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Literacy across the Curriculum

In 2005 the Aboriginal Curriculum Unit of the Office of the Board of Studies organised a project to trial literacy teaching in the context of the new English Years 7-10 Syllabus. The broad aim of the project was to research strategies for integrating literacy teaching with the secondary curriculum, using the English Years 7-10 Syllabus as a model. The trial targetted secondary schools in metropolitan Sydney and rural north coast NSW, focusing on schools with a high proportion of Aboriginal students.

The project demonstrated how:

  • literacy teaching can be successfully integrated with teaching the secondary curriculum
  • learning needs of Aboriginal students can be successfully met within classroom practice
  • literacy skills of all students can be accelerated at the same time
  • teachers' skills in literacy teaching and knowledge of language can be enhanced with appropriate professional development.

 

The approach to teaching literacy

The literacy strategies trialled in the project are known as Reading to Learn, a program that teaches students to read texts in each curriculum area, and to use what they have learnt from reading in their writing. This program was developed particularly to meet the literacy needs of Indigenous students, but has been proven to give all students greater success at all school levels.

 

Meeting the literacy needs of Aboriginal students

All teachers agreed at the start of the project that a significant proportion of their students, including Aboriginal students, were rarely engaged actively in classroom activities and discussion, and many more students were not optimally engaged. The approach taken by Reading to Learn is not to withdraw or treat any of these students differently, but to train teachers to support all the students in their classes to successfully achieve the syllabus outcomes.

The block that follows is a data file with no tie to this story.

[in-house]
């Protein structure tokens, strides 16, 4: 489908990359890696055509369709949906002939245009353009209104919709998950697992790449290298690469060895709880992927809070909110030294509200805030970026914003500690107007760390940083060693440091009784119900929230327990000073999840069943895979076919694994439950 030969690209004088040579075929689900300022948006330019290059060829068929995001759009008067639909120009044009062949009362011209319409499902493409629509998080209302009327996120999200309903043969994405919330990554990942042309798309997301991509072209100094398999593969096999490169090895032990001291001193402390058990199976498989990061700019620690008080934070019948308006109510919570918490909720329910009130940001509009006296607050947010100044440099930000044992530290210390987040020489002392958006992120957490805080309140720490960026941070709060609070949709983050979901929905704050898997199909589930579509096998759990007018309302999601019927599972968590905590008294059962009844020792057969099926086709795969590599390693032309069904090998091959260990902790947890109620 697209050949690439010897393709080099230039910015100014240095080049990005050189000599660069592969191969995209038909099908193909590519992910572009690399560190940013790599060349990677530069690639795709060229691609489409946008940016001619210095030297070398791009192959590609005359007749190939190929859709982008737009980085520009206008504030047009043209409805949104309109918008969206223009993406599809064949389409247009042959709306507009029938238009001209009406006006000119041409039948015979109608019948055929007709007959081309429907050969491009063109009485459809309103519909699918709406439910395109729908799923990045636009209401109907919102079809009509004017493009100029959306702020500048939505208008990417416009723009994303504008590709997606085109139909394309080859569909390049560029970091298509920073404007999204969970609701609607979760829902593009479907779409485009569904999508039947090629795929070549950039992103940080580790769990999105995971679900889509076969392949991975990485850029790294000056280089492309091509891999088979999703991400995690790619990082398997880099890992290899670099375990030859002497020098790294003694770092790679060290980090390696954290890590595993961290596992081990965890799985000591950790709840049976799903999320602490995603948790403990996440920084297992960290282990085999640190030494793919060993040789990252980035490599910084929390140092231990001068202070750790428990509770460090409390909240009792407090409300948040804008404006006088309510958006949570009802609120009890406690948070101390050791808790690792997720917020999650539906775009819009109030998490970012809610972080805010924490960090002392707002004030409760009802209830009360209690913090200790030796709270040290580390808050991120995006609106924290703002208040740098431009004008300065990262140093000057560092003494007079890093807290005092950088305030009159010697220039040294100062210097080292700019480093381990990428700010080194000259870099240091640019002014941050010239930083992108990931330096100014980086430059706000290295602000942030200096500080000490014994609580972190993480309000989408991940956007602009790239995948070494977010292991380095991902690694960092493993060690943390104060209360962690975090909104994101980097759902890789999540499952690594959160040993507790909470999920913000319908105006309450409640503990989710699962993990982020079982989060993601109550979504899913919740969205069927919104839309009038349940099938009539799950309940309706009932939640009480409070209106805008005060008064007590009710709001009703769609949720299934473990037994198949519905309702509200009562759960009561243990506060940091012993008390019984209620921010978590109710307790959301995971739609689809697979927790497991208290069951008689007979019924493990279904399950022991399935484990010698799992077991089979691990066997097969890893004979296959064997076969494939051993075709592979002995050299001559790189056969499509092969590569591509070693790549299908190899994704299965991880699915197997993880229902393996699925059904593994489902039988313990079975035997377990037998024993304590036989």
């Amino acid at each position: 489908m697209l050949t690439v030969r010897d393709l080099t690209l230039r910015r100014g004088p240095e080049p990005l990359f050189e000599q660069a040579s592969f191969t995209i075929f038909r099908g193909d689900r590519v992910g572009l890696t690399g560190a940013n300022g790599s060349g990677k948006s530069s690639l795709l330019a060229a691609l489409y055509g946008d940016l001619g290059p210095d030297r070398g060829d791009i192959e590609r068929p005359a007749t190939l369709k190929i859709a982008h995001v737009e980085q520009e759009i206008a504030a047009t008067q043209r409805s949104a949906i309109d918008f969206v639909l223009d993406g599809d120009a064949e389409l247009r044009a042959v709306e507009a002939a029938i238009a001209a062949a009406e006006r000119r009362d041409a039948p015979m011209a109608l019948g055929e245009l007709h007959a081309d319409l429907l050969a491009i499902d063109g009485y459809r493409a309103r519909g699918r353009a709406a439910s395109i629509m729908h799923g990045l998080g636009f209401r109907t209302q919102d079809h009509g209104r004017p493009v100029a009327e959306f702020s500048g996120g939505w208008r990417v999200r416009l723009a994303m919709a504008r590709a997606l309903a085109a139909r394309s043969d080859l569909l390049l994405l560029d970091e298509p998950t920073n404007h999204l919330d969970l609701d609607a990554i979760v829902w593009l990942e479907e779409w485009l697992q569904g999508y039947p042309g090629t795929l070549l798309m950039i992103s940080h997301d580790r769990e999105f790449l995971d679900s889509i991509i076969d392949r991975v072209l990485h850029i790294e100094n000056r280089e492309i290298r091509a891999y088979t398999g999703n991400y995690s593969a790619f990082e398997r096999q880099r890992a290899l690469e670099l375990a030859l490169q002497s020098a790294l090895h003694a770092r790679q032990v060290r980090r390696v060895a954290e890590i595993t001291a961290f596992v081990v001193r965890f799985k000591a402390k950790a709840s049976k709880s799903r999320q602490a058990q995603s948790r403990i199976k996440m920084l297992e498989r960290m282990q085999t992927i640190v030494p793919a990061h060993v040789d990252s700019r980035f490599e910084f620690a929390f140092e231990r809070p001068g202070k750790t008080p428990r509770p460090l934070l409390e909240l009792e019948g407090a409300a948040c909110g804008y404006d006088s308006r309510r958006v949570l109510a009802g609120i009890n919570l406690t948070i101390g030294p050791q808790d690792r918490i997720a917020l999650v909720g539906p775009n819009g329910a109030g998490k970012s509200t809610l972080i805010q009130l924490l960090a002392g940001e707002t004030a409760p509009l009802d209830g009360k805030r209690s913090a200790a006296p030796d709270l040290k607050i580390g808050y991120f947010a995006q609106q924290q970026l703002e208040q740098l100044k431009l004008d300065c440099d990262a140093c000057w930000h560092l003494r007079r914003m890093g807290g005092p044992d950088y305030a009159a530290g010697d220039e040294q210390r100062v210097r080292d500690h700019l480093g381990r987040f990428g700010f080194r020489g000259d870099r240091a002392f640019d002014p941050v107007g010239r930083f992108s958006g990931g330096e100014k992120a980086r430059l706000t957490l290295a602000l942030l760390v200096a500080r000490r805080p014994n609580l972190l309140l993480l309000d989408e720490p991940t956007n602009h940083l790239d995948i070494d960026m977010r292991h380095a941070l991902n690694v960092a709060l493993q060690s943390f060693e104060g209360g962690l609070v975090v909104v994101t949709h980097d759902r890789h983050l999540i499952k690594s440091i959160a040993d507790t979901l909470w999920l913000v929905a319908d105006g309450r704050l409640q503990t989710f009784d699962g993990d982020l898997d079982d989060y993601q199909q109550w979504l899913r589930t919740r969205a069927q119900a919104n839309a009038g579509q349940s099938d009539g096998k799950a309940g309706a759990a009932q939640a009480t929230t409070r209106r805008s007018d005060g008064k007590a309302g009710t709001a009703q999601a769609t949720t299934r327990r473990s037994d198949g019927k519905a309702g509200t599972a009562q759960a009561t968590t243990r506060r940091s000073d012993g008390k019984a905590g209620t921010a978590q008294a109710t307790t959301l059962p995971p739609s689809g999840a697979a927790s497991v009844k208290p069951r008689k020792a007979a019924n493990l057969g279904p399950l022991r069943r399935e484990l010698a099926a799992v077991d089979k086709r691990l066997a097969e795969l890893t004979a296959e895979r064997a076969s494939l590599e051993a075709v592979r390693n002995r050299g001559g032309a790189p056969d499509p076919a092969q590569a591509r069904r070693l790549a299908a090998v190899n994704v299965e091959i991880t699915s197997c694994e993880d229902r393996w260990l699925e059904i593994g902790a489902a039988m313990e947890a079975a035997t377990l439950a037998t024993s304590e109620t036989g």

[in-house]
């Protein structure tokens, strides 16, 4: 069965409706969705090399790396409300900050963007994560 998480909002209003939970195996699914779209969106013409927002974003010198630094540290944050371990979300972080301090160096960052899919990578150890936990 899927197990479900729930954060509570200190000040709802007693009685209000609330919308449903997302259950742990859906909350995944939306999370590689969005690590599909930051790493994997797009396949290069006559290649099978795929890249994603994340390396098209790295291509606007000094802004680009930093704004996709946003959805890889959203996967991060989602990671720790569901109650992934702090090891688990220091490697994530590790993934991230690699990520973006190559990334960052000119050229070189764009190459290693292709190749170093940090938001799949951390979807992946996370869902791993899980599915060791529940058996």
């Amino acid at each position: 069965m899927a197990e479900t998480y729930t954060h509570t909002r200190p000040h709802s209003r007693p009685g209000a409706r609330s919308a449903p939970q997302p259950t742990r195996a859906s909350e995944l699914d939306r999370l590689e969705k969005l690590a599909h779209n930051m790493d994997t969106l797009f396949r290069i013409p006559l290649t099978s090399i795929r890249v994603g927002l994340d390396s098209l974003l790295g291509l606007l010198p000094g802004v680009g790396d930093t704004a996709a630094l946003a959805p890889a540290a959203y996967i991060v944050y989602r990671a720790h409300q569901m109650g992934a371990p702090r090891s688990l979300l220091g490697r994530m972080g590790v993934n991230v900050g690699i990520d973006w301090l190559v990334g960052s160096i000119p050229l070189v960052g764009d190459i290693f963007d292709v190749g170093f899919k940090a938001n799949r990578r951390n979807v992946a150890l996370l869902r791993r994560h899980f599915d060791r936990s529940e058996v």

NSW English Years 7-10 Syllabus

The NSW English Years 7-10 Syllabus aims to engage junior secondary students in the study of literature, including literary fiction, film and other modalities, as well as encouraging them to develop their own creative skills. The project used the findings of literacy research in secondary schools to correlate the syllabus outcome statements with the literacy demands of the curriculum.

 

The professional learning program

Teachers were trained in the Reading to Learn strategies through four two-day workshops over the course of the year. Two or more teachers from each school supported each other to implement the strategies, and tracked the progress of their Aboriginal students.

Skills acquired by teaches included the strategies for classroom interaction, planning lessons for reading and writing, selecting and analysing texts in the curriculum, and analysing students’ writing for assessment.

 

Literacy outcomes

Analysis of students’ writing provided by the teachers, before, during and after implementation of the Reading to Learn strategies showed that students had improved by an average of two to three years' expected literacy development, over three terms of implementation.

 

Evaluation

Two reports were produced for the project:

  • an independent evaluation by Erebus International,* which focuses on the impact of the approach on teachers’ professional learning, with a view to sustainable change in teaching for Aboriginal students
  • a report by the project consultant, Dr David Rose,** which focuses on the teaching approach and its outcomes for students’ learning


*www.erebusinternational.com.au

** Dr David Rose is an Associate of both the Faculty of Education and Social Work, and the Department of Linguistics, University of Sydney

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Disclaimer:

These materials are provided for research purposes and may contain opinions that are not shared by the Board of Studies NSW.